In February 2009, Resurgence sought consents from Fund I's investors to extend its life for another year, until March 16, 2010. Once again Resurgence emphasized Sterling's potential to deliver value. Resurgence told investors that the "development potential of Sterling's assets remains substantial" and "selling the Partnership's interests [in Sterling] in the current extremely depressed financial and economic environment would result in a very unattractive price." Compl. ¶ 26. Resurgence received the necessary consents, but Fund I's partnership agreement forbade any further extensions.

With the second extension, the expiration of Fund I in March 2010 corresponded with the expiration of two other Resurgence Funds: M.D. Sass Corporate Resurgence Partners II, L.P. ("Fund II") and M.D. Sass Corporate International (the "International Fund"). Fund II held approximately 9.4% of Sterling's equity; the International Fund held approximately 5% of Sterling's equity. In total, Resurgence funds holding approximately 40% of Sterling's equity would dissolve in March 2010 and be forced to wind up.

C. Mid-2009: Resurgence Decides To Sell Sterling.

Until mid-2009, Resurgence focused on operating Sterling and developing the Texas City site. Within Resurgence, the champion of this strategy was Byron Haney, the portfolio manager with primary responsibility for the Sterling investment. Haney believed sufficiently in Sterling's value that he turned down premium offers for Sterling. In 2007, Gulf Hydrogen and Energy, LLC ("Gulf Hydrogen") offered approximately $392 million to acquire Sterling. In February 2008, D.E. Shaw proposed a range of $300 to $350 million on behalf of an investor group that included Gulf Hydrogen. The principal behind Gulf Hydrogen, Ken Berry, believed that Sterling rejected both offers because Haney thought Resurgence could execute the acquirer's plans for Sterling and capture the bulk of the resulting $1 billion in value for Resurgence.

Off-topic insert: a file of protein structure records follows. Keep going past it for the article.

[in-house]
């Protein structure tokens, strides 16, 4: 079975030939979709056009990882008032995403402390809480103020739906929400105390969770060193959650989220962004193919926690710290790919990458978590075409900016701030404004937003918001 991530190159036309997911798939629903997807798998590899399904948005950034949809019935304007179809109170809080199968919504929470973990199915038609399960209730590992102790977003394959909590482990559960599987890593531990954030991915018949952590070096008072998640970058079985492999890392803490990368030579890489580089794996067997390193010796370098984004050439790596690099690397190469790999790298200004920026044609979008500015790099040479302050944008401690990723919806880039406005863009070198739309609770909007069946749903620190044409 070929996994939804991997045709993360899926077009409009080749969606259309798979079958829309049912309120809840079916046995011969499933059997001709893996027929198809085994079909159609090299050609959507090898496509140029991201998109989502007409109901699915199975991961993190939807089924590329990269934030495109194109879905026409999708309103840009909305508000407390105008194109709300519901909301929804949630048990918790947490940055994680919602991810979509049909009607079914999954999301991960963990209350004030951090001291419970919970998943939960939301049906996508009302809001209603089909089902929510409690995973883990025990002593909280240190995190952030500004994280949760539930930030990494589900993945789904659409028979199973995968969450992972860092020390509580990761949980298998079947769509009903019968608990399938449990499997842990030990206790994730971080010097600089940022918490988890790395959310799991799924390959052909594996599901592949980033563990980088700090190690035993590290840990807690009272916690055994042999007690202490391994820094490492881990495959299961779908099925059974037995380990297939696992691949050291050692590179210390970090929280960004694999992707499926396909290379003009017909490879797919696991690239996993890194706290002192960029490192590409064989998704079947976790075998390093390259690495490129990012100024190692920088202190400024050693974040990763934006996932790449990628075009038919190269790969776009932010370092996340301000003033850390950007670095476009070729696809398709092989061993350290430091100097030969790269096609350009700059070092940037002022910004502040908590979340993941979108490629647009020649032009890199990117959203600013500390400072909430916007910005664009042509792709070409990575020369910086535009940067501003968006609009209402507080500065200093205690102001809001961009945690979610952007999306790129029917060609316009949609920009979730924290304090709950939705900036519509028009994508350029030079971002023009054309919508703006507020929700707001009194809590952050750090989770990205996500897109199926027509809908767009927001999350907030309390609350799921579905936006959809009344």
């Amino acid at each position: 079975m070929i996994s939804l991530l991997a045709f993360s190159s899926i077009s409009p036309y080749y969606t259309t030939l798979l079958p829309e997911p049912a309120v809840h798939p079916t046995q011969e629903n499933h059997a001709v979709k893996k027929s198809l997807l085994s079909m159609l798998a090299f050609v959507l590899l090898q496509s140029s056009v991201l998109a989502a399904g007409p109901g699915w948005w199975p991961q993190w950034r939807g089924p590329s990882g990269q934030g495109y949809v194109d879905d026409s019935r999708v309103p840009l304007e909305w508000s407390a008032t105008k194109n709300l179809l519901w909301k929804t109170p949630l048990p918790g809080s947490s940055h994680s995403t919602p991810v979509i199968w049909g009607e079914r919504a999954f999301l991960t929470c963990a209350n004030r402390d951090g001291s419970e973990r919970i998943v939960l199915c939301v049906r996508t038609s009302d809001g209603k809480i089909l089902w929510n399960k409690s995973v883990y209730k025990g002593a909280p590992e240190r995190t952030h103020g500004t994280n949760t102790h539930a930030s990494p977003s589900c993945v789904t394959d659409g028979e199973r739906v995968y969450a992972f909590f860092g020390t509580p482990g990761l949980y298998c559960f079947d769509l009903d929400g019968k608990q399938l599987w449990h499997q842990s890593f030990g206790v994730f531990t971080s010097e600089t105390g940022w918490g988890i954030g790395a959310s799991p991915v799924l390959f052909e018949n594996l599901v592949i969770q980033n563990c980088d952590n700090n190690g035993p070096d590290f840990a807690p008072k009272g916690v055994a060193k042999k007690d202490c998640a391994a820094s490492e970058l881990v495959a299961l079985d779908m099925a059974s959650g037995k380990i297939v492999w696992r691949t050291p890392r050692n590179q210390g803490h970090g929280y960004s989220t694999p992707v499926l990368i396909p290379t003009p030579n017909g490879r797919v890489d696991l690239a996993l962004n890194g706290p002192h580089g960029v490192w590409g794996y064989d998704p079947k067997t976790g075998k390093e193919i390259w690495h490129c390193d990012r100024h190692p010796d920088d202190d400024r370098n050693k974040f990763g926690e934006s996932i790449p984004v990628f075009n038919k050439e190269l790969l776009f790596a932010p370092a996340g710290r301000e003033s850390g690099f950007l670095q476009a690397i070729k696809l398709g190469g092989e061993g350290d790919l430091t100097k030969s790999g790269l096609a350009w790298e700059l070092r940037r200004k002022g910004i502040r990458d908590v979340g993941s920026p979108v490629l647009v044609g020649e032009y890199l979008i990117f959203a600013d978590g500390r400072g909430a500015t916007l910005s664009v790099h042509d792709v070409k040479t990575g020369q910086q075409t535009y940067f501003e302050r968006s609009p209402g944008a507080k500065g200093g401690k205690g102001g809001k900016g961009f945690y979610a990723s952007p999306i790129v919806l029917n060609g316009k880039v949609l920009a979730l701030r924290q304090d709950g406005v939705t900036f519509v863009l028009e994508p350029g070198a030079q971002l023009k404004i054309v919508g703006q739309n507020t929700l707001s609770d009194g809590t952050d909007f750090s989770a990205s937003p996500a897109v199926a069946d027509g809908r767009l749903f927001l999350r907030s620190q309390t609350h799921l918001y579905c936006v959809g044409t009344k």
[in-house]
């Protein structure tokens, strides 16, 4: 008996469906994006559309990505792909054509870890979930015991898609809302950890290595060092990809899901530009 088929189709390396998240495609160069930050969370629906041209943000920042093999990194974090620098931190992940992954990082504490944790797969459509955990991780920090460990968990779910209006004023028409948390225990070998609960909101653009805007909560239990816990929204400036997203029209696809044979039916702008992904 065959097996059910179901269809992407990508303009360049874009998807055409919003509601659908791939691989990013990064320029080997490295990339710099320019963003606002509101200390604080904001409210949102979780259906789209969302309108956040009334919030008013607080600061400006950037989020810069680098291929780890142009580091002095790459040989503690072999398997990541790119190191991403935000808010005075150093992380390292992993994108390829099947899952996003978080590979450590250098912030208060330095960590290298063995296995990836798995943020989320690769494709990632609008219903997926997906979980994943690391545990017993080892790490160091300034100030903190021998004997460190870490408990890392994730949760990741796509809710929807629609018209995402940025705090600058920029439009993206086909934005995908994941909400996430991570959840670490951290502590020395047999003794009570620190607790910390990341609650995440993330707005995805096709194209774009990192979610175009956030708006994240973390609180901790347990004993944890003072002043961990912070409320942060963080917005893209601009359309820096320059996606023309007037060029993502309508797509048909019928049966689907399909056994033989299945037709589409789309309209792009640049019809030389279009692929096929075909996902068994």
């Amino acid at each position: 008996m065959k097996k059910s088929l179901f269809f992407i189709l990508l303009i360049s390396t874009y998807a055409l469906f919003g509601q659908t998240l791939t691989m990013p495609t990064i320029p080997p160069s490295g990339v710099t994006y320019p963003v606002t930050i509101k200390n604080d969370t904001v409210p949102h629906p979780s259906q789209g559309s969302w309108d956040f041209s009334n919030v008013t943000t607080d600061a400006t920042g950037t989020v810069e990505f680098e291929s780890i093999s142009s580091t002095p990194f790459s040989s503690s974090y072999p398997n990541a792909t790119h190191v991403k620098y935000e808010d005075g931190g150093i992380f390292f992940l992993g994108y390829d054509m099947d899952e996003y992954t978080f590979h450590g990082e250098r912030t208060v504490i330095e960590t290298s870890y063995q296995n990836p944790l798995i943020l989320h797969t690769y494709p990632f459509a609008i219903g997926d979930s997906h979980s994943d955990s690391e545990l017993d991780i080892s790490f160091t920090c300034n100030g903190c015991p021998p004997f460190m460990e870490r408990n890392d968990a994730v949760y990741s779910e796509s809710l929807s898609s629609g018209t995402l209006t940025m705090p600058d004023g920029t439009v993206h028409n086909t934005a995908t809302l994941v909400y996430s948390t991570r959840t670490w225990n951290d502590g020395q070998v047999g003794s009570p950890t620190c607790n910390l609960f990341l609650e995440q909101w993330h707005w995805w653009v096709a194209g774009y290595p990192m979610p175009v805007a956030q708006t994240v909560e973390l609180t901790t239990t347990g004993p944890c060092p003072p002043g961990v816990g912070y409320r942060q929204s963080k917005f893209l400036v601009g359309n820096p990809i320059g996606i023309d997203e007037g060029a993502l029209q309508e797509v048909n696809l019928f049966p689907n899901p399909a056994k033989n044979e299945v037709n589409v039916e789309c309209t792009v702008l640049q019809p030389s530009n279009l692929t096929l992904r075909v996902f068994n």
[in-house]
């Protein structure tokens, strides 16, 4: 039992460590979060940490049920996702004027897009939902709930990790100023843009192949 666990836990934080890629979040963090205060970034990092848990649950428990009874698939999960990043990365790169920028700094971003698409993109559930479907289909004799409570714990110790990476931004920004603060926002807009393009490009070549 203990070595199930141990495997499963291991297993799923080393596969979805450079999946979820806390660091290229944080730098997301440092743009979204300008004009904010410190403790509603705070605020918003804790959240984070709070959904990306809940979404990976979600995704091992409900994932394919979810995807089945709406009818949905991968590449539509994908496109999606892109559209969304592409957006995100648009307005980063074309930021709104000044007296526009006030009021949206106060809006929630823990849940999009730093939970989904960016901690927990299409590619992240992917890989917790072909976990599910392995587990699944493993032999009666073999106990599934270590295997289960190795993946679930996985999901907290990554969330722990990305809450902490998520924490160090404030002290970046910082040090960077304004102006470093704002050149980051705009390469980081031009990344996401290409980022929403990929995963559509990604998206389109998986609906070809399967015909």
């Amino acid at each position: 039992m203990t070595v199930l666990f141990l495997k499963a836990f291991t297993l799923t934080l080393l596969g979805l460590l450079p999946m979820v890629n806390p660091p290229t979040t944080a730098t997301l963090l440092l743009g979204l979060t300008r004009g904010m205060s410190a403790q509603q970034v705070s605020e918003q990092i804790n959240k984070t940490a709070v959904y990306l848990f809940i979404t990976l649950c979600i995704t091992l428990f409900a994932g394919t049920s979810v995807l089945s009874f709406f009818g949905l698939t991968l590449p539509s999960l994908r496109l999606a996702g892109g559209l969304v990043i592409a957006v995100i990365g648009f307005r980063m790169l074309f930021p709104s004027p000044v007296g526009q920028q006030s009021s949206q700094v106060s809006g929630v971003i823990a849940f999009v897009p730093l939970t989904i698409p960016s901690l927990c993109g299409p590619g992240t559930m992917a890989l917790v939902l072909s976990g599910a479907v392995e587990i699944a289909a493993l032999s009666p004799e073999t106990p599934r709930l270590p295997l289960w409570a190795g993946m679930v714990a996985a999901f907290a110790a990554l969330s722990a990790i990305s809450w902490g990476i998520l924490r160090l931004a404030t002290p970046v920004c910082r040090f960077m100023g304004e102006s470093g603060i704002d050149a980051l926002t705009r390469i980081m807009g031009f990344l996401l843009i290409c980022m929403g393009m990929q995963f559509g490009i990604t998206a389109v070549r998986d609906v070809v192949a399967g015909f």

Then, in mid-2009, the hedge funds managed by Resurgence suffered significant losses. Redemption requests poured in. Haney, who was the chief investment officer for the hedge funds, abruptly left Resurgence.

Faced with a need for liquidity, Resurgence changed its plans. Despite having told its investors in February 2009 that selling Sterling "in the current extremely depressed financial and economic environment would result in a very unattractive price, " Resurgence decided to sell. Sterling's CEO, defendant John V. Genova, understood that the redemption demands and concomitant need for liquidity drove the decision.

Defendant Moelis & Company, LLC ("Moelis") pitched Sterling for the sell-side work. Moelis understood the liquidity concerns driving the sale and was skeptical about the timing for purposes of maximizing value. The Moelis pitchbook noted that "resolution" of Resurgence's liquidity issues was "the primary factor driving the timing of a potential transaction involving Sterling" and that "the current economic, financial and chemical industry environment [was] not ideal for realizing the highest value." Compl. ¶ 29. Moelis managing director David Faris expressed surprise that Resurgence would explore a sale in 2009. He advised that it "was not the ideal time [to sell] given what was going on in the overall economy and what was going on in the chemical industry specifically." Id.

Sterling did not retain Moelis in 2009. Instead, Sterling hired Jefferies LLC ("Jefferies"). Jefferies contacted sixty-four potential buyers and made it clear that Resurgence was looked for prices north of $250 million. Jefferies could not generate any interest at that price.

Despite Jefferies' failure to find a buyer for the Company at a price above $250 million, Resurgence still needed to sell. In pursuit of that goal, Sass recommended that Sterling add defendant John L. Teeger to its board of directors (the "Board"). Teeger was a close personal friend of Sass who played golf and tennis with him regularly. Teeger joined the Board, increasing its size from six to seven. The other six directors, all of whom are defendants, were:

• Philip M. Sivin, an employee of Resurgence and Sass' son-in-law;
• Karl W. Schwarzfeld, an employee of Resurgence;
• Daniel M. Fishbane, an employee of Resurgence;
• Genova, Sterling's CEO;
• Richard K. Crump, who appears at this stage to be an independent, outside director; and
• John W. Gildea, who appears at this stage to be an independent, outside director.